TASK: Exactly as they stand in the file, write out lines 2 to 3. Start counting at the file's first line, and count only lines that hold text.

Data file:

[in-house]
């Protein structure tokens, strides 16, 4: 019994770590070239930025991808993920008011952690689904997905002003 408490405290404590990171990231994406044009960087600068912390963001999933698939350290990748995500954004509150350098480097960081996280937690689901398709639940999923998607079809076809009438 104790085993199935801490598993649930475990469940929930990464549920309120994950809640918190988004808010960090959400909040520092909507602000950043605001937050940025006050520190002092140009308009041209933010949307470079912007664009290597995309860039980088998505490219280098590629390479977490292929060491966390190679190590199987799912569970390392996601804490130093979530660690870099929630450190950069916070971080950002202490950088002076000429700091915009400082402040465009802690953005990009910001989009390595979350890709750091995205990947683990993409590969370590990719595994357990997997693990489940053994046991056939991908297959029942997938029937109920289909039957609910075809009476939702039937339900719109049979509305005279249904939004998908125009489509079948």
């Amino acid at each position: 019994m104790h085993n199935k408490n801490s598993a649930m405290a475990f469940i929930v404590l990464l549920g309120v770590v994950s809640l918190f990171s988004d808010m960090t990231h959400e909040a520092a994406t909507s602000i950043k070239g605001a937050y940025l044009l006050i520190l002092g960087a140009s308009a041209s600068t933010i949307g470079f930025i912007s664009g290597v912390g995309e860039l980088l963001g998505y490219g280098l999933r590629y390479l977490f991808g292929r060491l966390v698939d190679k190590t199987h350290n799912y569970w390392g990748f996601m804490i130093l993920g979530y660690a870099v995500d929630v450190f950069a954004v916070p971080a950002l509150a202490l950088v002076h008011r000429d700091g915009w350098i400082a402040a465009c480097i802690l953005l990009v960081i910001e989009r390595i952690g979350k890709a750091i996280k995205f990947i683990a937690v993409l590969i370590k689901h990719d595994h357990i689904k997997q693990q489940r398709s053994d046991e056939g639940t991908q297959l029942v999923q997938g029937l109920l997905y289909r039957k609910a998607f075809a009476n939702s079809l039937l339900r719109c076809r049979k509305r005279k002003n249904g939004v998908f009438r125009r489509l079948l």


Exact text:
């Protein structure tokens, strides 16, 4: 019994770590070239930025991808993920008011952690689904997905002003 408490405290404590990171990231994406044009960087600068912390963001999933698939350290990748995500954004509150350098480097960081996280937690689901398709639940999923998607079809076809009438 104790085993199935801490598993649930475990469940929930990464549920309120994950809640918190988004808010960090959400909040520092909507602000950043605001937050940025006050520190002092140009308009041209933010949307470079912007664009290597995309860039980088998505490219280098590629390479977490292929060491966390190679190590199987799912569970390392996601804490130093979530660690870099929630450190950069916070971080950002202490950088002076000429700091915009400082402040465009802690953005990009910001989009390595979350890709750091995205990947683990993409590969370590990719595994357990997997693990489940053994046991056939991908297959029942997938029937109920289909039957609910075809009476939702039937339900719109049979509305005279249904939004998908125009489509079948």
């Amino acid at each position: 019994m104790h085993n199935k408490n801490s598993a649930m405290a475990f469940i929930v404590l990464l549920g309120v770590v994950s809640l918190f990171s988004d808010m960090t990231h959400e909040a520092a994406t909507s602000i950043k070239g605001a937050y940025l044009l006050i520190l002092g960087a140009s308009a041209s600068t933010i949307g470079f930025i912007s664009g290597v912390g995309e860039l980088l963001g998505y490219g280098l999933r590629y390479l977490f991808g292929r060491l966390v698939d190679k190590t199987h350290n799912y569970w390392g990748f996601m804490i130093l993920g979530y660690a870099v995500d929630v450190f950069a954004v916070p971080a950002l509150a202490l950088v002076h008011r000429d700091g915009w350098i400082a402040a465009c480097i802690l953005l990009v960081i910001e989009r390595i952690g979350k890709a750091i996280k995205f990947i683990a937690v993409l590969i370590k689901h990719d595994h357990i689904k997997q693990q489940r398709s053994d046991e056939g639940t991908q297959l029942v999923q997938g029937l109920l997905y289909r039957k609910a998607f075809a009476n939702s079809l039937l339900r719109c076809r049979k509305r005279k002003n249904g939004v998908f009438r125009r489509l079948l």